Forklift trucks are involved in many accidents and injuries every year, but a lot of these accidents can be avoided with proper care and attention. Here’s our guide to the basic health and safety procedures for forklift truck operators.
The most basic, but absolutely essential, safety process when it comes to any equipment, machinery or vehicles is training. Make sure you only ever use a forklift truck that you are fully trained on, and only for a purpose that you are trained to carry out.
If you are not sure how to use a particular forklift attachment, complete a certain task or use a specific forklift model, then don’t just assume that you can pick it up as you go: this is where accidents can take place.
Whenever you start using a truck, give it a once-over. Make sure that it is clean, the forks are level and parallel and that the tyres/wheels are intact and undamaged. When it comes to the actual operation, before you get going, make sure that everything works as it should – lifting, lowering, steering, braking, parking brake, horn and warning light (if fitted).
In addition to your frequent pre-use checks, every forklift truck should be inspected regularly and more thoroughly by a mechanic/engineer. This is an opportunity to get ahead of any issues before they become real hazards, and ensure that the truck is working optimally.
Make sure that your company has a regularly scheduled inspection and that they are adhering to this – there should be a record of when your truck was last inspected, and by whom.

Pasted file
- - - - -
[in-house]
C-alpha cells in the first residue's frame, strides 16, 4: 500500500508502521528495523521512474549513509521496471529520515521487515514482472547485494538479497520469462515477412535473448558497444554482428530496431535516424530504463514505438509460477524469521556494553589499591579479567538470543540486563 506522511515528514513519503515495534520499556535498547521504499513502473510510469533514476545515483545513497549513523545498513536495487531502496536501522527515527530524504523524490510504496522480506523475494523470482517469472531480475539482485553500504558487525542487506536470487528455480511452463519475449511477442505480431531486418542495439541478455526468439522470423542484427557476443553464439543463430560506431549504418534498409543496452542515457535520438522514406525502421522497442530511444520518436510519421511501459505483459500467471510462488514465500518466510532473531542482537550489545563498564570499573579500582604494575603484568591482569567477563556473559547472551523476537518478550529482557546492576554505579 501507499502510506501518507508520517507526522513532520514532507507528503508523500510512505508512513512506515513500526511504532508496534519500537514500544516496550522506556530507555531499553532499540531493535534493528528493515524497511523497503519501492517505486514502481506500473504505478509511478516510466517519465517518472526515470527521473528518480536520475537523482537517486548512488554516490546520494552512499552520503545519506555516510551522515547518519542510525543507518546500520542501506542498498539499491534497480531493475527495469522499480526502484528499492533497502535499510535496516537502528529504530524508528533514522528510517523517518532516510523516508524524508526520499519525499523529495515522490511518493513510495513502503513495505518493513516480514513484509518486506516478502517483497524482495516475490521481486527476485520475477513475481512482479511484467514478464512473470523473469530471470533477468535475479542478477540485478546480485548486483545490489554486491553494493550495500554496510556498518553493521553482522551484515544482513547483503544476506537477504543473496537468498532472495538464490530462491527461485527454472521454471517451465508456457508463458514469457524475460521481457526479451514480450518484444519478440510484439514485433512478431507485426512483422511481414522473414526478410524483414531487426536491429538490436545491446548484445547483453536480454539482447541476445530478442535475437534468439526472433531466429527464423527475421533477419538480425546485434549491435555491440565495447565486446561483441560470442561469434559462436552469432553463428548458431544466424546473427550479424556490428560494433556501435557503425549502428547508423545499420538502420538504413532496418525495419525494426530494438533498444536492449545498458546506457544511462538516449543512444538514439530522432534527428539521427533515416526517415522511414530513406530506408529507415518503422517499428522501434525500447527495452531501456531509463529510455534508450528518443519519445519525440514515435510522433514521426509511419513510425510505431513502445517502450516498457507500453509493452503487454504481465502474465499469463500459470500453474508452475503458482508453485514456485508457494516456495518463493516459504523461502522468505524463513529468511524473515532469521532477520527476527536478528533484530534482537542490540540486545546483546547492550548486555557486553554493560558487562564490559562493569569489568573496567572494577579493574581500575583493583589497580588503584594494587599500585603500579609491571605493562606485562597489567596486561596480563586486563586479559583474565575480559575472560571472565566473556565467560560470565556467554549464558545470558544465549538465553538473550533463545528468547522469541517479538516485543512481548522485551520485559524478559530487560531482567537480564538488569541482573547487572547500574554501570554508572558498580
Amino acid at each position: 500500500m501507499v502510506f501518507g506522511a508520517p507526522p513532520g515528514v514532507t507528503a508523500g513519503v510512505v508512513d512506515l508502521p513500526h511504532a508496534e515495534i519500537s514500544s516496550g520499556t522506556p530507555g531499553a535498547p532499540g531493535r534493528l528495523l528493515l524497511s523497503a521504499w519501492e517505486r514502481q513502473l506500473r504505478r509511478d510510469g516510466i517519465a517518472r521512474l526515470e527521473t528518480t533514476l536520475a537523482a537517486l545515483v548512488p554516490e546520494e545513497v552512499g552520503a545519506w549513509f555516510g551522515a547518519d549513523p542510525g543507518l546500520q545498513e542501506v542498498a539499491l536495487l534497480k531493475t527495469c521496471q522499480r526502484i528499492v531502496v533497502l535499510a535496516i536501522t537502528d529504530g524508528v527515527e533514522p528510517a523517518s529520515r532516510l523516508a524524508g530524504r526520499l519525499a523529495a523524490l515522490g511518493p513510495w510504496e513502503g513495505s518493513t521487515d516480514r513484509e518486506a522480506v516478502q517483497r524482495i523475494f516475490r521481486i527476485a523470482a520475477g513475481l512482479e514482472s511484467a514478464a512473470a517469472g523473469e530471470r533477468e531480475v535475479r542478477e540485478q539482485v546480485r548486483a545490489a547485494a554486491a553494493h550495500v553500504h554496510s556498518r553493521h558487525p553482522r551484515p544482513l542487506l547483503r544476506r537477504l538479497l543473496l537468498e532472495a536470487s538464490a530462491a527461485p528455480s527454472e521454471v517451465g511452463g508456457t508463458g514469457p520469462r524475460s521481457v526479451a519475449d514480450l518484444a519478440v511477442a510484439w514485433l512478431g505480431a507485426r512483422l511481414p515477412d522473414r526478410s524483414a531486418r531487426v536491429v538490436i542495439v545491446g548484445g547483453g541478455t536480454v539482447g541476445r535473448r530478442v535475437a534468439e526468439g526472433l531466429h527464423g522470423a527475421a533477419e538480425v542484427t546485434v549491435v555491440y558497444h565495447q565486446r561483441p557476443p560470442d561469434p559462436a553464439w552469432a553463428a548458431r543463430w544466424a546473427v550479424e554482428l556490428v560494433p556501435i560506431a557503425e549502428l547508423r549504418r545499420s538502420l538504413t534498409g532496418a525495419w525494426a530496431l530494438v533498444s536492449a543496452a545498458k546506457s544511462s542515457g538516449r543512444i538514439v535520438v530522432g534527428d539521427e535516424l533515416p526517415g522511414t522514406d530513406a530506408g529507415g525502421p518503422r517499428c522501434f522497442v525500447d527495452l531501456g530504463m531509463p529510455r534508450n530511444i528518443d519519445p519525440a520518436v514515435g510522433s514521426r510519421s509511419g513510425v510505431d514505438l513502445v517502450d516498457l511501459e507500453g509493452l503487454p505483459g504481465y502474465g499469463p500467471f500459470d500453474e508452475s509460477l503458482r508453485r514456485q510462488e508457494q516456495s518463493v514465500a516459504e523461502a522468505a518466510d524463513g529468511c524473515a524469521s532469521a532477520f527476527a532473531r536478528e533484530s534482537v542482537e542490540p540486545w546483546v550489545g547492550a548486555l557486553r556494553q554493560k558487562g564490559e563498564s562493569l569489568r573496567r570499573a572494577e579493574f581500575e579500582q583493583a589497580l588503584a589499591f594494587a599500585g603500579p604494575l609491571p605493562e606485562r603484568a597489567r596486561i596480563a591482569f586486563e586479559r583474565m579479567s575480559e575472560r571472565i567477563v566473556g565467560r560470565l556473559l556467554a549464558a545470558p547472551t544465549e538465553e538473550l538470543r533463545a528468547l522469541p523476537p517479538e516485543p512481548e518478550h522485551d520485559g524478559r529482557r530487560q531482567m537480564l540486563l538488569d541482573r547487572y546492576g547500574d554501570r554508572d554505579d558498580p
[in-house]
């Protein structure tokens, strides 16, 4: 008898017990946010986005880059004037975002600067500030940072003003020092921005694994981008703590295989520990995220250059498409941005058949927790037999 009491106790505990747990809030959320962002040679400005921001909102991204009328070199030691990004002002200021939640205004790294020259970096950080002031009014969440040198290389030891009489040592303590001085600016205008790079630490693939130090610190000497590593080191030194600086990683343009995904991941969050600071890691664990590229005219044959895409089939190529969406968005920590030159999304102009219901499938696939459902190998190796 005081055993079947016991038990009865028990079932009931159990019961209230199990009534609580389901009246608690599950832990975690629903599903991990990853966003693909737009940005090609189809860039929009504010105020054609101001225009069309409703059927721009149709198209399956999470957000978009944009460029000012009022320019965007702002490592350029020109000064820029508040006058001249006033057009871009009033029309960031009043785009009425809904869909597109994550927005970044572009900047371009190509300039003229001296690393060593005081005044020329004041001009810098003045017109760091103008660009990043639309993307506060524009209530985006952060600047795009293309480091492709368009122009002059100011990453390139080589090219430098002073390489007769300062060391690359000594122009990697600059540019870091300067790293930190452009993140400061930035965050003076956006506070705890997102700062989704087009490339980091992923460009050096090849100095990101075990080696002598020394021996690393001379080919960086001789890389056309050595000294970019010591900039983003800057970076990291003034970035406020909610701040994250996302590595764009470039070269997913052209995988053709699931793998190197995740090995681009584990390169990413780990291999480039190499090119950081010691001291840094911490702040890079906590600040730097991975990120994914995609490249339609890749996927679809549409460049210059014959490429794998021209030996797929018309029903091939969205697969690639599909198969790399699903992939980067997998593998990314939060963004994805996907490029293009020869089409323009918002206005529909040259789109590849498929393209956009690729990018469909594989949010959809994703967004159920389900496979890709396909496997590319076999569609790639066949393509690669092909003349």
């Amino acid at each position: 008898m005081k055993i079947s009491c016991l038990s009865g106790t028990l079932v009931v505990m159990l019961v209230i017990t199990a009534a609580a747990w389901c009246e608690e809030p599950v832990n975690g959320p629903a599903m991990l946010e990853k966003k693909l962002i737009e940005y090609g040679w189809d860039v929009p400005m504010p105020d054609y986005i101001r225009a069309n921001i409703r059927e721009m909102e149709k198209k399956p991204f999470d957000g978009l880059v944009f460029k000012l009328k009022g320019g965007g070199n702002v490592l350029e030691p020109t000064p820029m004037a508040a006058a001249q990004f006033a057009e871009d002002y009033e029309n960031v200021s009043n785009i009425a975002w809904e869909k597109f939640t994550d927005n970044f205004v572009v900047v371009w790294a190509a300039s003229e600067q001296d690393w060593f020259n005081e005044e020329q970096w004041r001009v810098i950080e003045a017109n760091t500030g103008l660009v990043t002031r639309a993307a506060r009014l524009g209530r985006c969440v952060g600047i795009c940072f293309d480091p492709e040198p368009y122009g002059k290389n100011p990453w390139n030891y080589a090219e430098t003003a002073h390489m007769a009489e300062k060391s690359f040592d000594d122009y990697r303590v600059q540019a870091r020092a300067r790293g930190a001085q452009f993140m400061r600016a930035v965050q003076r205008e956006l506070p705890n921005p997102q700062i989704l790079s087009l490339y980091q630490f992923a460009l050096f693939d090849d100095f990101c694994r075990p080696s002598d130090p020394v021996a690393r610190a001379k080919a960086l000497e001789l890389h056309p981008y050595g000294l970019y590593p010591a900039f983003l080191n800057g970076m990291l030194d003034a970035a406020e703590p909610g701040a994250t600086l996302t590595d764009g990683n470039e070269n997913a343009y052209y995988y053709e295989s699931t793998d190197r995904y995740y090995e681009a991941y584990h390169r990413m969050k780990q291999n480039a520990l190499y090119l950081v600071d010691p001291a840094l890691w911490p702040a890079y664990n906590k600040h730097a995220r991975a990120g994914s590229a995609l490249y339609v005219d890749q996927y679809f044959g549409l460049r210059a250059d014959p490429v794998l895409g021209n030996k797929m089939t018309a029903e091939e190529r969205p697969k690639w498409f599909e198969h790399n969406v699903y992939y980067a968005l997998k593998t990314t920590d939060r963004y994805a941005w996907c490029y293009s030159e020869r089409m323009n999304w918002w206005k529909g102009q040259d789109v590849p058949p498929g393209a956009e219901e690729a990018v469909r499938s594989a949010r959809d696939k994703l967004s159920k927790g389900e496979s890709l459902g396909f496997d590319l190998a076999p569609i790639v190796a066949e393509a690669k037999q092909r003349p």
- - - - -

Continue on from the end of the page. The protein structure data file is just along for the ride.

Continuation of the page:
There are some super-common issues that you can work to avoid – things like trying to move unsecured loads which then fall, or unbalanced loads which can cause mis-steering or tipping of the truck, or impaired sightlines caused by the load being carried, and resulting in collisions.
Know your facility
Make sure you are familiar with your site – the speed limits, any one-direction areas, any pedestrian only areas, etc.
This can help you to stay safe by keeping within the expected boundaries for forklift trucks and pedestrians and other truck drivers will know exactly what to expect as they move about.
Use safety features
Make sure you do not overload your truck – there should be a maximum load capacity for each truck model available to you: be sure not to exceed it. Make use of built-in safety features like seatbelts and horns – they are there for the safety of everyone on the site.
Many collisions, both with machinery/stock and with pedestrians, can be avoided entirely by adding in a few external safety features to your site.
Suggest things like pedestrian walkway barriers, low-level barriers for machinery and stock aisles (as well as corner pieces to prevent impacts when turning), and signage that clearly informs everyone on site that certain areas have forklift traffic and that they should act with caution.
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